The Pleading in English Act 1362 (36 Edw. III c. 15), often rendered Statute of Pleading, was an Act of the Parliament of England. The Act complained that because the French language was much unknown in England, the people therefore had no knowledge of what is being said for them or against them in the courts, which used Law French. The Act therefore stipulated that "all Pleas which shall be pleaded in Courts whatsoever, before any of his Justices whatsoever, or in his other Places, or before any of His other Ministers whatsoever, or in the Courts and Places of any other Lords whatsoever within the Realm, shall be pleaded, shewed, defended, answered, debated, and judged in the English Tongue, and that they be entered and inrolled in Latin".
Other articles related to "pleading in english act 1362, english, pleadings":
... For more details on this topic, see Legal English#Historical development ... see Celtic law), and written in the Germanic vernacular (Old English) since circa 600 (following the Anglo-Saxon invasion of Britain), beginning with the law code of Æthelberht ... the latest conquerors was used – Anglo-Norman (which developed into Law French) was used for pleadings, and Latin was used in writing ...
Famous quotes containing the words act, english and/or pleading:
“Raising a daughter is an extremely political act in this culture. Mothers have been placed in a no-win situation with their daughters: if they teach their daughters simply how to get along in a world that has been shaped by men and male desires, then they betray their daughters potential But, if they do not, they leave their daughters adrift in a hostile world without survival strategies.”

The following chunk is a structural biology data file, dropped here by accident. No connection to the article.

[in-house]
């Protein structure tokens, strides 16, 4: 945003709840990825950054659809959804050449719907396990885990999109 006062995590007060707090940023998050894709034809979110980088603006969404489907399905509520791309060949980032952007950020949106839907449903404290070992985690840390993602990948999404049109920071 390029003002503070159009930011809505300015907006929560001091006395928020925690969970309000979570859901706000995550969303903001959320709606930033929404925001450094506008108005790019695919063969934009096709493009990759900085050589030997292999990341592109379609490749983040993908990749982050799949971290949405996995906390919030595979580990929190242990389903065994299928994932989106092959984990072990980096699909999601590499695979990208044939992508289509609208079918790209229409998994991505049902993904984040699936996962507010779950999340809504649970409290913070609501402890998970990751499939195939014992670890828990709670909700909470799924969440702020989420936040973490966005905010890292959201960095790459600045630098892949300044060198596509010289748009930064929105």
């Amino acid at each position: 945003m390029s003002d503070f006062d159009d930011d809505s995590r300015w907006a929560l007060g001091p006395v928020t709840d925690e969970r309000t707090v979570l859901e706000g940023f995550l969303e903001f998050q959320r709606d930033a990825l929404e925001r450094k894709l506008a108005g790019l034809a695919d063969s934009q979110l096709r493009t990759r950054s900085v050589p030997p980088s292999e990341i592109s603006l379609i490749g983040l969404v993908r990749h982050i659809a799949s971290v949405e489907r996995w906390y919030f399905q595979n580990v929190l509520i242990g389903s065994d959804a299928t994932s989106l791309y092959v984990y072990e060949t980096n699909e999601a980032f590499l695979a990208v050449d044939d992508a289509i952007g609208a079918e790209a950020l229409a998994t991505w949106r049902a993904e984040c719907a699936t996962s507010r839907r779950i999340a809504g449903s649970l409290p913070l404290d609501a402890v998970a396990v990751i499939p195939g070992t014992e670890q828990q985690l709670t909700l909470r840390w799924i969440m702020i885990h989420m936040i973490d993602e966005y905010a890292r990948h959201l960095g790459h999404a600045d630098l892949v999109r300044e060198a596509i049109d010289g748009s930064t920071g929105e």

—Elizabeth Debold (20th century)
“The bright old day now dawns again; the cry runs through the the land,
In England there shall be dear breadin Ireland, sword and brand;
And poverty, and ignorance, shall swell the rich and grand,
So, rally round the rulers with the gentle iron hand,
Of the fine old English Tory days;
Hail to the coming time!”
—Charles Dickens (18121870)
“We have been here over forty years, a longer period than the children of Israel wandered through the wilderness, coming to this Capitol pleading for this recognition of the principle that the Government derives its just powers from the consent of the governed. Mr. Chairman, we ask that you report our resolution favorably if you can but unfavorably if you must; that you report one way or the other, so that the Senate may have the chance to consider it.”
—Anna Howard Shaw (18471919)